Finally, on the "crisis of socialism" position, I very strongly agree with you that we have a new dawn in front of us. Freedom Road has congresses every three years. The next one is this year. We'll see what comes out of it in terms of that statement. As we've patiently pointed out on many occasions, our statement doesn't claim, and was never intended to claim, that the crisis of socialism that we are emerging from was permanent (despite the dedicated efforts on the part of some to read that into it).

the burningman

Eric -- I think the difference is that I don't think "reform" movements are a stepping stone to revolutionary movements. Or that "reform" is anymore "mass" than anything else.

fellow traveler

Eric - do you think the Marxist-Leninist-Maoist position is "hand people a newspaper and they'll become revolutionaries?"

I don't see Burningman advocating that. More importantly, neither do the organized MLM forces in this country.

You cannot build an organization around staffing reform movements and then expect it to turn on a dime when you decide the "objective" condistions merit it.

This is all the more true because after training members in pragmatism -- the art of what's possible within the existing socio-political framework -- you will always and everywhere see revolution as an over-reach.

Or, you will support various forms of "mixed economy" in power, and pretend there is no difference between social-democracy and socialism. After years and years of this, you will become something else entirely whether that is your intention or not.

If you send your members into the labor (management) movement, identity formations and so on -- all the while denigrating the development of a revolutionary party -- I suppose I shouldn't be surprised that you can't see the difference between what you THINK MLM advocates and what it actually does.

A similar argument exists in evolutionary theory between "incrementalists" and "punctuated equilibrium." Can't break it all down now at work -- but it's worth checking out the writings of Stephen J. Gould.

BTW: I have never encountered a single public event (in 20 years of poltiical activity) where a member or supporter of Freedom Road openly advocated socialism. You do not engage either intellectual or practical organizing work on that basis. This is not a slight or an insult, just an observation.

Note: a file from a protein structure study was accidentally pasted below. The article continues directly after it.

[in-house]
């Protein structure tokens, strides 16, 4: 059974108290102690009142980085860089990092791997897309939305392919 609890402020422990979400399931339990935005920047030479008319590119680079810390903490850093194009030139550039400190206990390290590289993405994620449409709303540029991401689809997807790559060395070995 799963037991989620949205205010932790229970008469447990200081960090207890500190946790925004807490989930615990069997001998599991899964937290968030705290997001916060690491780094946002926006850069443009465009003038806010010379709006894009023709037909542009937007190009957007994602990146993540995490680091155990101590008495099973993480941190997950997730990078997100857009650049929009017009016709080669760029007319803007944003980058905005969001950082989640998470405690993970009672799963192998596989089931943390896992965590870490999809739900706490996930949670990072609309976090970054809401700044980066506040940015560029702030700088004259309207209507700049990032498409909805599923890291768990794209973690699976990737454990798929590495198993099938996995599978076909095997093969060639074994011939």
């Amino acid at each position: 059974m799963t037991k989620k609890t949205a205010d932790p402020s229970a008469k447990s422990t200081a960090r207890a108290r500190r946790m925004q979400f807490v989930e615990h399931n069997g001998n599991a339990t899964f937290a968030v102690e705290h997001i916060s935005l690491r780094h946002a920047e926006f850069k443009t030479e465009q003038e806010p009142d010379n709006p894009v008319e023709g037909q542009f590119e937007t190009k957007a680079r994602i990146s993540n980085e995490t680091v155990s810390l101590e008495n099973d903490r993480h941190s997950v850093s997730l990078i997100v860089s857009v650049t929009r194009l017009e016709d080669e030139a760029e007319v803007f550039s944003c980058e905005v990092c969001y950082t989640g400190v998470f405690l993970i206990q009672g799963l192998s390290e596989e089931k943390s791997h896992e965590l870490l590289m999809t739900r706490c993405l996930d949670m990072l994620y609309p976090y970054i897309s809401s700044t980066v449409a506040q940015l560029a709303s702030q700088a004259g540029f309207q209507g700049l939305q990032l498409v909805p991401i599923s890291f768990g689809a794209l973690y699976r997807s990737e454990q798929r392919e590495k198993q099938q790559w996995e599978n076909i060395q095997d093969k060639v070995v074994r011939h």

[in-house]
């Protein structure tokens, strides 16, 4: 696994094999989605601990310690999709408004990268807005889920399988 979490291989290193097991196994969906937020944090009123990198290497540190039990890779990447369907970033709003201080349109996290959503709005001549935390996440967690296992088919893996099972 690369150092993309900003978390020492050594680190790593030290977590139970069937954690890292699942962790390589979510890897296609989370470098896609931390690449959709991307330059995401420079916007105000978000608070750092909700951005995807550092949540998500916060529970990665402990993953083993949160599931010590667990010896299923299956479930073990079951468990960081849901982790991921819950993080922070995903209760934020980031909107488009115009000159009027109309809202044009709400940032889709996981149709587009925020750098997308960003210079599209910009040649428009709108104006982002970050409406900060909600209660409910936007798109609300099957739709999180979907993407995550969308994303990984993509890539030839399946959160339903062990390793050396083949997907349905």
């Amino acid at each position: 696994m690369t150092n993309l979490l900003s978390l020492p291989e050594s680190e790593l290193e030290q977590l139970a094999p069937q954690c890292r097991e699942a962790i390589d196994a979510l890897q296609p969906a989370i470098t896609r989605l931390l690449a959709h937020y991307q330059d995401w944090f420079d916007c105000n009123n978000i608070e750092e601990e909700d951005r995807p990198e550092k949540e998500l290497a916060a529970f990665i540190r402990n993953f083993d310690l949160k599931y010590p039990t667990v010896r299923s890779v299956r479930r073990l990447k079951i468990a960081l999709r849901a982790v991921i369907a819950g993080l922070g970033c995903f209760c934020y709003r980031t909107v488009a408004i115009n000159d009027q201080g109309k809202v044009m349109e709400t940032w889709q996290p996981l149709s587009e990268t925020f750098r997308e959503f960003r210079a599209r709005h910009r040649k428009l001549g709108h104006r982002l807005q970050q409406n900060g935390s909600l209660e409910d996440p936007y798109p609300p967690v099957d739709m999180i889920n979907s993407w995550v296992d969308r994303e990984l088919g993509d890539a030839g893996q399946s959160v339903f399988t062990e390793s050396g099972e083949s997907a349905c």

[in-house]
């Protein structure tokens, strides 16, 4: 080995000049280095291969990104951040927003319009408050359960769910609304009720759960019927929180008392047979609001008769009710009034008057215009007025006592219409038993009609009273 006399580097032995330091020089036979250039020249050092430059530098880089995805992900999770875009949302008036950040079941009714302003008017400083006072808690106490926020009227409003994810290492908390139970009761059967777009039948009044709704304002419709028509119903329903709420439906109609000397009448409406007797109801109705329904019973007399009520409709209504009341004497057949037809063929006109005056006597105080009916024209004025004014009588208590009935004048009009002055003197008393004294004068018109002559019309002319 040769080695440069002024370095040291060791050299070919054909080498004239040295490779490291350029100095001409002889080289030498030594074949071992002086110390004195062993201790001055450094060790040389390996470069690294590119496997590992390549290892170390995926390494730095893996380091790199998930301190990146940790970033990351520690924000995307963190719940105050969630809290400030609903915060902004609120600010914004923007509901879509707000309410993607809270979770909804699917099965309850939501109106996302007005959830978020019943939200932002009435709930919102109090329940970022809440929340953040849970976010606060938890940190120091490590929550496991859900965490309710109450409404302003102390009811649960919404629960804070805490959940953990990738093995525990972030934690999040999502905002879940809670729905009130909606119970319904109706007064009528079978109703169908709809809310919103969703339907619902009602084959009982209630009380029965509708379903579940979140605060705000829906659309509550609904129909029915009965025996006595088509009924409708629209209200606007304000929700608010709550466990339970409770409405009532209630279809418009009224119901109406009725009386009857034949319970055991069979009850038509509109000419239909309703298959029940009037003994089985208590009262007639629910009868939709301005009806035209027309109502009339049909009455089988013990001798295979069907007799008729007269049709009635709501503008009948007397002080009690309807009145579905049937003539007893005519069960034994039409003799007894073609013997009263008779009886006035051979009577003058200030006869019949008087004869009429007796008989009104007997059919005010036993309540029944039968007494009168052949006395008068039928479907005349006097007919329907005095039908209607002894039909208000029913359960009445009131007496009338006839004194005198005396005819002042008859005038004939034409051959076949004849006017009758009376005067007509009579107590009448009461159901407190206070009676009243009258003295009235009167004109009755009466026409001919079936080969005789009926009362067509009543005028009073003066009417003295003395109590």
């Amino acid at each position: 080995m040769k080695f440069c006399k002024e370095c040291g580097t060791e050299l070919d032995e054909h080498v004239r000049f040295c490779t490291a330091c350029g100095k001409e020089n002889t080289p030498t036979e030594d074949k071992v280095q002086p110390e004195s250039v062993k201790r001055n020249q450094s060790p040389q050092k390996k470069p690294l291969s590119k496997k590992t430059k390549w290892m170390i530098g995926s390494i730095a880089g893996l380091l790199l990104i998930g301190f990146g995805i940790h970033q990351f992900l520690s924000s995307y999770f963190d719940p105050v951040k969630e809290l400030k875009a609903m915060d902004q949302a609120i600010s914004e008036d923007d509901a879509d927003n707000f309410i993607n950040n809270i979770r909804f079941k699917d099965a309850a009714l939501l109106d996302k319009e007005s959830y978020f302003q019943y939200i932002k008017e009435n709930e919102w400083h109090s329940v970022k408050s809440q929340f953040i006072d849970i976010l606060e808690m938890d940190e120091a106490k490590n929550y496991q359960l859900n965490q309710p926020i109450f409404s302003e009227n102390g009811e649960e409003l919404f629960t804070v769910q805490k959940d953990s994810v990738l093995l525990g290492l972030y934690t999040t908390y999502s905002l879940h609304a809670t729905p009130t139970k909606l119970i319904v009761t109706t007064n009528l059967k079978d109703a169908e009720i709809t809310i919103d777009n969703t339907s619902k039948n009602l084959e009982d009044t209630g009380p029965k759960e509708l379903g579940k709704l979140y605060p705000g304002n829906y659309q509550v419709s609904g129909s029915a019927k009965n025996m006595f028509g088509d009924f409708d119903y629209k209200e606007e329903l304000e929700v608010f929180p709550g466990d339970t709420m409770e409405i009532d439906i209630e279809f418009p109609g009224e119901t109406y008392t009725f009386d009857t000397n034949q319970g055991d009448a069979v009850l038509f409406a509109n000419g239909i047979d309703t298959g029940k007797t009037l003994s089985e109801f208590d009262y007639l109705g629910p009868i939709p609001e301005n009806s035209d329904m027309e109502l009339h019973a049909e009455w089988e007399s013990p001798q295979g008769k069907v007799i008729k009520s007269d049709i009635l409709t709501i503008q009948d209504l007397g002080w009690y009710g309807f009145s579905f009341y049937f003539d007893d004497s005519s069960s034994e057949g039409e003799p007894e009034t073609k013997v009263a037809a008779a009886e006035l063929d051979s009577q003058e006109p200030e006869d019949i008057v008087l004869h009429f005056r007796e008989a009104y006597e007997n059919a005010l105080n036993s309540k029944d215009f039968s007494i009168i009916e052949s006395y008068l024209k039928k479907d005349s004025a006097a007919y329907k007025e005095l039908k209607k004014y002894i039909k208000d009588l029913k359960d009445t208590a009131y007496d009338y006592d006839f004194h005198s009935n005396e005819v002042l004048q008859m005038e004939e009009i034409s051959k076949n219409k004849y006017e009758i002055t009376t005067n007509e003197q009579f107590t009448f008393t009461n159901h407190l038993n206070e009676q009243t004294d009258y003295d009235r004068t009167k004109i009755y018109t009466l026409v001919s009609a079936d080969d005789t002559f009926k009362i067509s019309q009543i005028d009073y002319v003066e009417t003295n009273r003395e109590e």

It appears you come to your positions by polling various activists and staffers... and then "lead from the middle." This is a method, but it's not a communist method. That is to say, it's not a method for making qualitative leaps either in day-to-day movement building or in the strategic sense of fighting for a communist world.

just asking

Didn't Freedom Road split over "Marxism-Leninism?"

The Minneapolis-Chicago Freedom Road was the minority faction and they uphold ML in principle, but reject Maoism and differentiation between revisionism and MLM. They even went backwards to supporting the Soviet Union after the fact and the current Chinese government.

The only people on earth who still think China is communist are the Falun Dafa and former Maoists, LOL.

The other group, which I take it Eric supports, was for Refoundation with other post-Leninists like Solidarity and the CP split Committees of Correspondence for Socialism and Democracy (CCDS).

I'm surpised to see one of their supporters talking about revolution here. They tend to mock the very word, along with other ML terms like vanguard, revisionist and the dictatorship of the proletariat. They train activists interested in socialism in what I call a permanent horizon. Socialism and motion towards it is forever out of reach, always around the bend.

They do not use the red flag or other symbols of the communist movement and belive that open communist work is inherently sectarian. I hope that's a fair assessment, I'm not trying to be snippy.

On their website they uphold Evo Morales and do not have materials upholding people's war.

Can I ask Eric direct questions: Is Freedom Road a Marxist-Leninist organization? Are you communists? On your website you use the word "socialist." Is that different from social democracy?

What is your position on the Revolutionary Internationalist Movement?

Does Freedom Road (Ref) take part in other international gatherings?

I'm sorry if this isn't an appropriate forum. I don't meet Freedom Road members. I'm aware of some of the work you do from reading your website.

This is off the topic, but does Freedom Road have support for a "black-belt" African-American nation as part of their basis of unity?

the burningman

Just Asking: You can ask anything you want, but no one's obliged to do anything.

Eric: I'm glad you've taken the time to flesh out some of the positions of Freedom Road and to share your own thinking and methodology. I'm back from work and can add a little more.


One thing might make coherent threads easier is if supporters of any given position (or method or organization) don't have to answer for everything else associated with it at every turn... Let's try to have exchanges that clarify instead of just bouncing misperceptions. That said, I hope I don't trample my own hay.


I understand that Eric equating mass work with reformist organizing, and also holds the "small victories" model as intrinsic... that from fighting for attainable goals, the social sectors socialists work among will come (with struggle) to more class conscious (etc) understanding and capacity will be brought out. In short, Eric is saying that becoming a revolutionary isn't the same as swallowing a pill.